Take the end of the Washington-Cleveland Game 4 on Sunday. Gilbert Arenas is a smart cookie who knows how to get continuation calls, and as he dribbled around in the final seconds, I suspect he was waiting for Delonte West to try to give the foul -- and then immediately go up and try to get three shots.

Well, West never gave the foul and Arenas ended up forcing a wild miss at the buzzer. It was an interesting game of last-second poker, and Cavs coach Mike Brown unquestionably played the correct card. Yet had Arenas made the shot, Brown undoubtedly would have been raked over the coals for it.

So what's the difference between that and Game 1 of the Phoenix-San Antonio series, when the Suns didn't give a foul and the Spurs instead twice made game-tying 3-pointers?

Look at the criteria again: who has the ball, where, with how much time. In this case, at the end of overtime, Manu Ginobili drove up the lane in the final seconds before passing out to Tim Duncan for a game-tying triple.

Once Ginobili dribbled the ball inside the 3-point line at the end of overtime, the Suns should have mauled him. Even if he'd drawn a continuation call, it would have been only two shots from that spot on the floor. Game Over.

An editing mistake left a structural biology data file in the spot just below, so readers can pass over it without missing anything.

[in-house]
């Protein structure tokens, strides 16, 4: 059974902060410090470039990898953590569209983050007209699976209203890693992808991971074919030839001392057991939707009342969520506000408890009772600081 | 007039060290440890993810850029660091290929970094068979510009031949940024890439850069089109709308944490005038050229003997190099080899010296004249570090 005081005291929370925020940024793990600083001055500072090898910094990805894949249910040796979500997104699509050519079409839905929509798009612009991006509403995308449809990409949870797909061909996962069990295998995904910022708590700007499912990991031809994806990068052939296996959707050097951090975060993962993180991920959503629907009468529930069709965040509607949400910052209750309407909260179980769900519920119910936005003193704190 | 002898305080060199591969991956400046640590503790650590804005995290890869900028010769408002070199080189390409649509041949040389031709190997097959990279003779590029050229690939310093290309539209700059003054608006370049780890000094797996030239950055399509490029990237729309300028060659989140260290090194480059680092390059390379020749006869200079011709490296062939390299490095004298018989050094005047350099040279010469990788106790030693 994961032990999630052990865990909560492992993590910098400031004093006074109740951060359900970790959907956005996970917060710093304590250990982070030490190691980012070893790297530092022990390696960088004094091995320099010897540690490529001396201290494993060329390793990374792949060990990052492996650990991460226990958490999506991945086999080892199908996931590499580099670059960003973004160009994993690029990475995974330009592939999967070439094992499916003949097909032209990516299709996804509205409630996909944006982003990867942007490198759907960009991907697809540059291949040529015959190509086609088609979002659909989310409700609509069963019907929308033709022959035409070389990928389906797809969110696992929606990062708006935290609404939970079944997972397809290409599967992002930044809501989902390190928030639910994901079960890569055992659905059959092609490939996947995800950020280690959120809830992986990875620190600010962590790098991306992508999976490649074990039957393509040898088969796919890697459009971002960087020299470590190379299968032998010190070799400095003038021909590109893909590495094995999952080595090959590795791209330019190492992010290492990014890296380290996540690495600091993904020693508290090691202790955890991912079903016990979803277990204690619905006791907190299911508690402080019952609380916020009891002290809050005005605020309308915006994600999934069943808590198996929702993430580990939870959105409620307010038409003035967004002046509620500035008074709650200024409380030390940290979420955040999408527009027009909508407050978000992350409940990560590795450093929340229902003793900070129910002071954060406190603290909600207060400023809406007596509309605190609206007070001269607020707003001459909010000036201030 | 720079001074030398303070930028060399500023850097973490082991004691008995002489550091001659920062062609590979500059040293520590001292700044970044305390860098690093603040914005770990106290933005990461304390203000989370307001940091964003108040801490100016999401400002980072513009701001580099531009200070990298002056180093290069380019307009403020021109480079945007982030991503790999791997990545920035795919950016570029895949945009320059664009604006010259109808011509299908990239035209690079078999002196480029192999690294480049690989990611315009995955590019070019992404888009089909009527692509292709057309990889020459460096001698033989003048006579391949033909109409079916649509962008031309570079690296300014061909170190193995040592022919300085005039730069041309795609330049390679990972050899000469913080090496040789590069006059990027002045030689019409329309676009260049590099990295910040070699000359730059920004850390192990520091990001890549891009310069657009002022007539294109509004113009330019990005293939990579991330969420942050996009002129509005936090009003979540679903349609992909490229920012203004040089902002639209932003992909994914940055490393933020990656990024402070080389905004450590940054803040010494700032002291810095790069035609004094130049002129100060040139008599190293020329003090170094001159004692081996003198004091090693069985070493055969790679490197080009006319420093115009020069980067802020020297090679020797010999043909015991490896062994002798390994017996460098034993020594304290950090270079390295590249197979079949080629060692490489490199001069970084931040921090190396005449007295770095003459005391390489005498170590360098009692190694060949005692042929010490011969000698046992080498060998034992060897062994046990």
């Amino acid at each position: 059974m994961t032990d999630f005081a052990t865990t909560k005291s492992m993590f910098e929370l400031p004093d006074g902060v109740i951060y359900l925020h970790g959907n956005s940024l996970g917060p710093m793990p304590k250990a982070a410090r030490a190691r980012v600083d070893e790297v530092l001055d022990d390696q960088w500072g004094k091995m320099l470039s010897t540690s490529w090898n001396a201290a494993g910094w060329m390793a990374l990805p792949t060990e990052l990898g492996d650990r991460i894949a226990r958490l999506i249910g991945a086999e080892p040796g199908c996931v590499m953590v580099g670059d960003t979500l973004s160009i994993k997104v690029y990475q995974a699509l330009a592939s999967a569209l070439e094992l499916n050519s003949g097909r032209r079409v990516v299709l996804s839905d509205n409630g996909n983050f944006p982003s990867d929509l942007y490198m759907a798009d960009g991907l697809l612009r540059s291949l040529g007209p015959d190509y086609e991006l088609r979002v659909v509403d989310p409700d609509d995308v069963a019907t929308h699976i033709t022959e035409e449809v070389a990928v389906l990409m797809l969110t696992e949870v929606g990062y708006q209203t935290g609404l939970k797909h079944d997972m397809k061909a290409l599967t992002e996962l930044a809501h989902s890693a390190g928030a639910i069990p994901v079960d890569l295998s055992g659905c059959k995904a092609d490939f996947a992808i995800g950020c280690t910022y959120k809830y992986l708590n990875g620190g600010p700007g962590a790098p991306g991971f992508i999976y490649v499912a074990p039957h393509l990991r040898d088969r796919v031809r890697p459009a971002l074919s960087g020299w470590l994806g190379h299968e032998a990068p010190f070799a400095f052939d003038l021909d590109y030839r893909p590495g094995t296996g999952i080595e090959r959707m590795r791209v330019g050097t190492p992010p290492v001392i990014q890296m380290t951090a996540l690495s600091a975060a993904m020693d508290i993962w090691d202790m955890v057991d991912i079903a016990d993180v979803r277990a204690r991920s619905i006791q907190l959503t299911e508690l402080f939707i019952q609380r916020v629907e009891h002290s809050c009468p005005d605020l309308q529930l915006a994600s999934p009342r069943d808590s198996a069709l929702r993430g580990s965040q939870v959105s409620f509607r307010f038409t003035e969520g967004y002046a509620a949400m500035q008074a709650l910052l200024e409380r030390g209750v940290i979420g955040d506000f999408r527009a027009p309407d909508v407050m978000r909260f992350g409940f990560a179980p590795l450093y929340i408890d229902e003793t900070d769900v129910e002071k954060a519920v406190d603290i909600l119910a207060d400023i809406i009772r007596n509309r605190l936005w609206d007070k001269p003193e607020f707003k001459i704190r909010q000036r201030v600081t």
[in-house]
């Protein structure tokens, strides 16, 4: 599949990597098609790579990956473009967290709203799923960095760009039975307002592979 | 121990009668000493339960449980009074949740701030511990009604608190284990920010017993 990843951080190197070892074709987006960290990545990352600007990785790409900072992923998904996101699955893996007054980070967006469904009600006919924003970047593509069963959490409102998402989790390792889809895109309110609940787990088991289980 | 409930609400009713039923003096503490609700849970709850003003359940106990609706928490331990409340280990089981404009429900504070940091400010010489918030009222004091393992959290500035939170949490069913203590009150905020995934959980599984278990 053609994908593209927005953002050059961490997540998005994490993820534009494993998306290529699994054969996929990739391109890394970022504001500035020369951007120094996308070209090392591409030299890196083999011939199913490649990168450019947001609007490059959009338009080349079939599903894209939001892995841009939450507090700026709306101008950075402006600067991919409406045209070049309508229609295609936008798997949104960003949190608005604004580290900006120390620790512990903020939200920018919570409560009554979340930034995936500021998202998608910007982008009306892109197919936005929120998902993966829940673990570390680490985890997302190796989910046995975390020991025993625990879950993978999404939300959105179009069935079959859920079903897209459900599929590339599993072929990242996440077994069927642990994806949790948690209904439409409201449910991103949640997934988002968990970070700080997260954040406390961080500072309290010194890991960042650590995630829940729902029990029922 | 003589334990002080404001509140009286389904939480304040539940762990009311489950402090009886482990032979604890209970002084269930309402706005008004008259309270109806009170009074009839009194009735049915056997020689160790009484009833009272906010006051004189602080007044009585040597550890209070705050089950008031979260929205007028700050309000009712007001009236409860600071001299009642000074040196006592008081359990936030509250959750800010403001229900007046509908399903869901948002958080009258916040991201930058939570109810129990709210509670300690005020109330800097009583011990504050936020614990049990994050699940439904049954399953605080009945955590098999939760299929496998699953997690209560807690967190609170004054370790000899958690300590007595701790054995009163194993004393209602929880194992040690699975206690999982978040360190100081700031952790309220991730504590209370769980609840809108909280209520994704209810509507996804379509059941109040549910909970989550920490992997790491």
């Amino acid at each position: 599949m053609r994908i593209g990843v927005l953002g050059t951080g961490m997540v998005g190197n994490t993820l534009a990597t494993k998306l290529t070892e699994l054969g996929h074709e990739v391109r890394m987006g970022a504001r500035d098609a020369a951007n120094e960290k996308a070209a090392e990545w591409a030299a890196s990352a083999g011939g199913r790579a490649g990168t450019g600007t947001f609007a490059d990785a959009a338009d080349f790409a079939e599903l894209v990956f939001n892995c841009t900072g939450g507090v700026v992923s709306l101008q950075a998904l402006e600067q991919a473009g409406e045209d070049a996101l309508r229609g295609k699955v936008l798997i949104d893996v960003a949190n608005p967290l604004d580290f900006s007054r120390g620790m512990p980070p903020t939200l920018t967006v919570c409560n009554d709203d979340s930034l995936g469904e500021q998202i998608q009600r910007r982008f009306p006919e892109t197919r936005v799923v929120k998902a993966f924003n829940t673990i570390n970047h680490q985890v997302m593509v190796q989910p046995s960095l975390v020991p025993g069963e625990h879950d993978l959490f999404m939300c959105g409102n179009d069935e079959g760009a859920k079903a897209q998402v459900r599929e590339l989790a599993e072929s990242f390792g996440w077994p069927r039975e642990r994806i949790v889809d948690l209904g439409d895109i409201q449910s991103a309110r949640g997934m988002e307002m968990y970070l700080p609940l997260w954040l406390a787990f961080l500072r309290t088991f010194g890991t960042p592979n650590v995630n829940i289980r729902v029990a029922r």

Instead, they allowed Ginobili to flip the ball out to Tim Duncan behind the line. And as improbable as his making the shot was, it would have been even more improbable for the Spurs to tie the game from the free-throw line in the last five seconds when they were down three.

And that takes us to our final, possible surprise.

Rising Suns???

Just gonna throw this out there …

All 83 times that a team has taken a 3-0 lead in an NBA best-of-seven playoff series, it has gone on to win the series.

But somebody is going to be the first to buck the trend. It happened for the first time in baseball with the Red Sox a few years ago, and inevitably it will happen in basketball, too.

And when would it happen? Most likely with a team that's basically as good as its opponent. That's a rarity in most of the series that started 3-0 -- but not in the Suns-Spurs series. The two teams finished only a game apart in the regular season, the Suns finished ahead in my power rankings, the scoring margin after four games is only five points, and the series would be even if not for the aforementioned Phoenix blunder at the end of Game 1.

I don't want to make too much out of this -- even if you presume the teams are dead-even and give the home team a three-point advantage each night, the fact that the Spurs have two home games in the final three and need to prevail only once adds up to a 94 percent chance they'll win the series. Most likely, San Antonio will be in the conference semifinals.

But this is one of the rare cases in which the team down 3-0 does still have a genuine chance of winning the series.

And if it happened, that would provide the ultimate surprise of this first round.

John Hollinger writes for ESPN Insider. To e-mail him, click here.